To boost this empowerment, certain companies are taking all of this patient data and showing what the future could look like.  The particular EMR that we use is partnering with a start-up company called 100Plus.  100Plus is taking the data and filtering it through a computer algorithm to project what someone’s future health would look like if he did not make the recommended choices to improve his health.  A future projection might mean death 10 years earlier if he had not made the choice to start exercising and eating right when the test results began to show a problem.  The entrepreneurs behind 100Plus know they have a market-winning idea because, in the postmodern world, people want to take control of their reality, including their health, as much as possible. This is just one more way to gain a little bit more control.

But what really do you gain by having all of this control and power?  A recent news article described a doctor in California who offered himself up as a test case for a new personal human genome sequencing test.  This test would look at whether a person’s DNA sequence could foretell that the person would be more predisposed to certain diseases over others.  This particular doctor’s test result showed he had a strong predisposition in his genes for developing diabetes, despite that fact that he was in good shape and ate health-consciously. However, six months after the test results were reviewed, the doctor was diagnosed with diabetes.

This makes me wonder whether it’s possible to have ultimate control over one’s health. Will access to a patient’s medical chart cause them to make better choices – or any choice – to improve their health? One would think it would at least give them a leg-up on the limited choices their recent ancestors had and make life-changing decisions possible sooner rather than later. But sometimes empowerment leads people to think that they have ultimate control and can make all the right choices. I’m not convinced that this is the case. If it is built into my genes that I am gong to die of a disease that I cannot do much about, doesn’t this level of transparency simply cause me to worry about something I have no control over? I guess you could say, “Well, we will all die of something, and if we know what that something might be, then we might try to limit its damage with better choices now.” But, unless someone can actually change the direction of my genes, I might actually be quite limited still in what I know.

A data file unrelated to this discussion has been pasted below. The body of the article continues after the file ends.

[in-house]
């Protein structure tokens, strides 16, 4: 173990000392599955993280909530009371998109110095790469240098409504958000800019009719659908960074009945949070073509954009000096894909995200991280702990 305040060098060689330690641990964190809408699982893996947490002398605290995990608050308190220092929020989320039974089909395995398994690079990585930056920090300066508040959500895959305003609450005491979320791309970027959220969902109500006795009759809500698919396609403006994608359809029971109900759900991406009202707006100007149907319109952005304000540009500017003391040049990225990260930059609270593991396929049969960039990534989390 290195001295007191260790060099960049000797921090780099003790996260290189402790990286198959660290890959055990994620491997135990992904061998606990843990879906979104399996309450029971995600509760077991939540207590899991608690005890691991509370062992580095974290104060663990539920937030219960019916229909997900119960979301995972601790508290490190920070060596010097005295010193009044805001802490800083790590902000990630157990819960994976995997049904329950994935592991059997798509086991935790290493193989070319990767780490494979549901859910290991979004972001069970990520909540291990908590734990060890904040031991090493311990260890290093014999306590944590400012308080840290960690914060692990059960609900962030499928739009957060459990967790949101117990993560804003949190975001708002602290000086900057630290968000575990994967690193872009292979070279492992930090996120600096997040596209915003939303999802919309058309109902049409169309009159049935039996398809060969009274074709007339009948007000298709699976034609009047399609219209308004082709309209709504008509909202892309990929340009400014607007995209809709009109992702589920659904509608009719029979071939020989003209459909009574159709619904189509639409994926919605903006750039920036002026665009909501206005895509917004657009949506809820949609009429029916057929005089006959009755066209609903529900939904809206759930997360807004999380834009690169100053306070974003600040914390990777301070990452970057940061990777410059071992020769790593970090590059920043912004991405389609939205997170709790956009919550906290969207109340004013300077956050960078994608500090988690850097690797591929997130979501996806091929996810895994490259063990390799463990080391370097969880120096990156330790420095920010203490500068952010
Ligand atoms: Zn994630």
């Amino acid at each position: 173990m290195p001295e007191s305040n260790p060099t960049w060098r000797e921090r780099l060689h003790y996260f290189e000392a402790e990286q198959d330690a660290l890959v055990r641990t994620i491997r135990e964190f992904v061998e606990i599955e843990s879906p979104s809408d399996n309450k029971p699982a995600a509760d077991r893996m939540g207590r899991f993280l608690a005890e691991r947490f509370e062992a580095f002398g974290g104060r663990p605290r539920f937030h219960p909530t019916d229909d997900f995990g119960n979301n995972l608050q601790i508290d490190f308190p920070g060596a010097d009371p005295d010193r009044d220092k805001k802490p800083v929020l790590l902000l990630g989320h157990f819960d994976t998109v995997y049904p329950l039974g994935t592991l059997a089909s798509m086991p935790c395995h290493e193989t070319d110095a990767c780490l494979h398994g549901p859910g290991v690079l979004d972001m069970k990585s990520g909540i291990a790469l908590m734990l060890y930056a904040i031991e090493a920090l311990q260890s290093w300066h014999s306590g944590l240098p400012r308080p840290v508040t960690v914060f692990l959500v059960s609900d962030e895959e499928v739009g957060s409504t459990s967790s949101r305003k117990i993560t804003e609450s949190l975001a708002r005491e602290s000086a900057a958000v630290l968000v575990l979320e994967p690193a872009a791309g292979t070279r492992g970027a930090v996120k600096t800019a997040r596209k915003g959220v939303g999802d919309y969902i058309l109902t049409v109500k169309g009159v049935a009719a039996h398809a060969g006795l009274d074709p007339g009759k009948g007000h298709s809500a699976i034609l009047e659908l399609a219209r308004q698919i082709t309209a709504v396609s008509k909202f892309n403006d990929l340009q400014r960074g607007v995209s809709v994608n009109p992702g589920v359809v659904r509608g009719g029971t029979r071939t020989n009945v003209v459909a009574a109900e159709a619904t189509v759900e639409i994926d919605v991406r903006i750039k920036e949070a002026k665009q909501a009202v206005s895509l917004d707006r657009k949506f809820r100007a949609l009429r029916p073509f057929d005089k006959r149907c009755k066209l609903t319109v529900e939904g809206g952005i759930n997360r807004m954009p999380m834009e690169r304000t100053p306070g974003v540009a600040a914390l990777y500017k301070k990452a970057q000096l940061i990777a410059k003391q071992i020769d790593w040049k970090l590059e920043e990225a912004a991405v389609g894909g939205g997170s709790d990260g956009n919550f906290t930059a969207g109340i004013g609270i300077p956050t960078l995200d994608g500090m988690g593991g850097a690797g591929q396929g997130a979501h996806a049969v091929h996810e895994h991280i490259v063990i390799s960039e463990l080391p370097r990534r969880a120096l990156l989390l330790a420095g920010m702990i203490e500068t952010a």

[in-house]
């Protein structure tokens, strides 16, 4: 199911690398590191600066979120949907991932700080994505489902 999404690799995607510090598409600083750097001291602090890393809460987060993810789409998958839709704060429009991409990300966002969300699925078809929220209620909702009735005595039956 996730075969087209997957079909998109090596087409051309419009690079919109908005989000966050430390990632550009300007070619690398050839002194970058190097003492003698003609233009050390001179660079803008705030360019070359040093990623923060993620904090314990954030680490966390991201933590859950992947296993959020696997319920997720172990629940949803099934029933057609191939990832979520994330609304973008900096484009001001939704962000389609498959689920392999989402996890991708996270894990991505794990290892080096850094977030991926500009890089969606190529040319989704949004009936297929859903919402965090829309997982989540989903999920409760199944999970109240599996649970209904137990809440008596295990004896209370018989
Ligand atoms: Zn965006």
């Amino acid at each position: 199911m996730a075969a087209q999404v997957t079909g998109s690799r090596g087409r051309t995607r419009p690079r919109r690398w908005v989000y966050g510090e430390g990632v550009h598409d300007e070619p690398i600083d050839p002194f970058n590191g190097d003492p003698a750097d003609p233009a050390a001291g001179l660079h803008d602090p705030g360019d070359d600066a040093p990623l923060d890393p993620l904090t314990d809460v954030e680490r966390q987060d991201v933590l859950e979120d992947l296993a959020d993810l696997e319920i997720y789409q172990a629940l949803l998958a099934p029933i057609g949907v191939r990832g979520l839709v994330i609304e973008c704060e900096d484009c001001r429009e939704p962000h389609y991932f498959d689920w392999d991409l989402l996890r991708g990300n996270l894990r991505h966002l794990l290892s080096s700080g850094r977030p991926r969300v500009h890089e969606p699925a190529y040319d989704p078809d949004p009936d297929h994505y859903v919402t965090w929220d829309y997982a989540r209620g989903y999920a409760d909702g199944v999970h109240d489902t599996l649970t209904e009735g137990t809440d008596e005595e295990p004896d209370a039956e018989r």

The same may hold true for open EMRs. If the patient is focused enough to make choices with the knowledge they now have on a 24/7 basis, will it cause their health to be any better? Maybe. But could patients’ thoughts that they have a growing control over their own healthcare (via knowledge of their medical records) also potentially lead to developing a culture of false security? In other words, will such thinking only lead to a mirage of health? For me, I think it might.

* Dr. West’s note: This reminds me of a book titled “Mirage of Health” by Rene Dubos, the famous microbiologist who wrote that mankind develops a false sense of security with the acquisition of technological advances over his environment.